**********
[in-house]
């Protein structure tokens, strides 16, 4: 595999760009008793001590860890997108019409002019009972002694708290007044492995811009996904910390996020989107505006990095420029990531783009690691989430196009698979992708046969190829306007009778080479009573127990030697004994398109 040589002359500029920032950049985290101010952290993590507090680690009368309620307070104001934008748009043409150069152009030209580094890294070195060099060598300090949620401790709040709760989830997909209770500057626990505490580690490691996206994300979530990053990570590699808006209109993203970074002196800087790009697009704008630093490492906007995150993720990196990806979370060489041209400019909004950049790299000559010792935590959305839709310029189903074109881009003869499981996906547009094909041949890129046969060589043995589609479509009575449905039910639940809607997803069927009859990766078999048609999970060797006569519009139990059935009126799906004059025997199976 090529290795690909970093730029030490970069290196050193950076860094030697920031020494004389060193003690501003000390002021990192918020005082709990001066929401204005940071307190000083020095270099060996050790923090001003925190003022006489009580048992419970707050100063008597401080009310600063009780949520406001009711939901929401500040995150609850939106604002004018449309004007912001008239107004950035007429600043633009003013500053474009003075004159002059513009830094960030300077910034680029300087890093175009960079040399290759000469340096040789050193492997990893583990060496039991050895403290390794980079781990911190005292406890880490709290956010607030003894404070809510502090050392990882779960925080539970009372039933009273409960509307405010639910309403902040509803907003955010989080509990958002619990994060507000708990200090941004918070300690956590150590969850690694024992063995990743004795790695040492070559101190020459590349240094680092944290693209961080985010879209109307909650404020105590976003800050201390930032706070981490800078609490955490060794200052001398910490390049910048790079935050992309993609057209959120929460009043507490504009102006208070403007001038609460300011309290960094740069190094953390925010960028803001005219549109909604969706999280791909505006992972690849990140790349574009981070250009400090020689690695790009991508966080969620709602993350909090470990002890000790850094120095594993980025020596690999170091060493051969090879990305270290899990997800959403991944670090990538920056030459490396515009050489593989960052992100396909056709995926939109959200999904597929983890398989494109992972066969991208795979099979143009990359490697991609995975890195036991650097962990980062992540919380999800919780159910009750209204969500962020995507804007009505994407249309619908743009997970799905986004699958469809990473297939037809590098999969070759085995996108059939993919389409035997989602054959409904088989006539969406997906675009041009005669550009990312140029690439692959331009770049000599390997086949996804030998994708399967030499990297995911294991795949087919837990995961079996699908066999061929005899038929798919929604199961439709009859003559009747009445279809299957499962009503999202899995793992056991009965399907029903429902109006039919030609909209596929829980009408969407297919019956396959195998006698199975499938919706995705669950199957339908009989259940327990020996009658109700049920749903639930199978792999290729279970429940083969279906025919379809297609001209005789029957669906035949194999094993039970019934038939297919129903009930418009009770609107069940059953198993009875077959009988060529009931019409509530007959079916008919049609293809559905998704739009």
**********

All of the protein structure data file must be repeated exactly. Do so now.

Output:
[in-house]
């Protein structure tokens, strides 16, 4: 595999760009008793001590860890997108019409002019009972002694708290007044492995811009996904910390996020989107505006990095420029990531783009690691989430196009698979992708046969190829306007009778080479009573127990030697004994398109 040589002359500029920032950049985290101010952290993590507090680690009368309620307070104001934008748009043409150069152009030209580094890294070195060099060598300090949620401790709040709760989830997909209770500057626990505490580690490691996206994300979530990053990570590699808006209109993203970074002196800087790009697009704008630093490492906007995150993720990196990806979370060489041209400019909004950049790299000559010792935590959305839709310029189903074109881009003869499981996906547009094909041949890129046969060589043995589609479509009575449905039910639940809607997803069927009859990766078999048609999970060797006569519009139990059935009126799906004059025997199976 090529290795690909970093730029030490970069290196050193950076860094030697920031020494004389060193003690501003000390002021990192918020005082709990001066929401204005940071307190000083020095270099060996050790923090001003925190003022006489009580048992419970707050100063008597401080009310600063009780949520406001009711939901929401500040995150609850939106604002004018449309004007912001008239107004950035007429600043633009003013500053474009003075004159002059513009830094960030300077910034680029300087890093175009960079040399290759000469340096040789050193492997990893583990060496039991050895403290390794980079781990911190005292406890880490709290956010607030003894404070809510502090050392990882779960925080539970009372039933009273409960509307405010639910309403902040509803907003955010989080509990958002619990994060507000708990200090941004918070300690956590150590969850690694024992063995990743004795790695040492070559101190020459590349240094680092944290693209961080985010879209109307909650404020105590976003800050201390930032706070981490800078609490955490060794200052001398910490390049910048790079935050992309993609057209959120929460009043507490504009102006208070403007001038609460300011309290960094740069190094953390925010960028803001005219549109909604969706999280791909505006992972690849990140790349574009981070250009400090020689690695790009991508966080969620709602993350909090470990002890000790850094120095594993980025020596690999170091060493051969090879990305270290899990997800959403991944670090990538920056030459490396515009050489593989960052992100396909056709995926939109959200999904597929983890398989494109992972066969991208795979099979143009990359490697991609995975890195036991650097962990980062992540919380999800919780159910009750209204969500962020995507804007009505994407249309619908743009997970799905986004699958469809990473297939037809590098999969070759085995996108059939993919389409035997989602054959409904088989006539969406997906675009041009005669550009990312140029690439692959331009770049000599390997086949996804030998994708399967030499990297995911294991795949087919837990995961079996699908066999061929005899038929798919929604199961439709009859003559009747009445279809299957499962009503999202899995793992056991009965399907029903429902109006039919030609909209596929829980009408969407297919019956396959195998006698199975499938919706995705669950199957339908009989259940327990020996009658109700049920749903639930199978792999290729279970429940083969279906025919379809297609001209005789029957669906035949194999094993039970019934038939297919129903009930418009009770609107069940059953198993009875077959009988060529009931019409509530007959079916008919049609293809559905998704739009």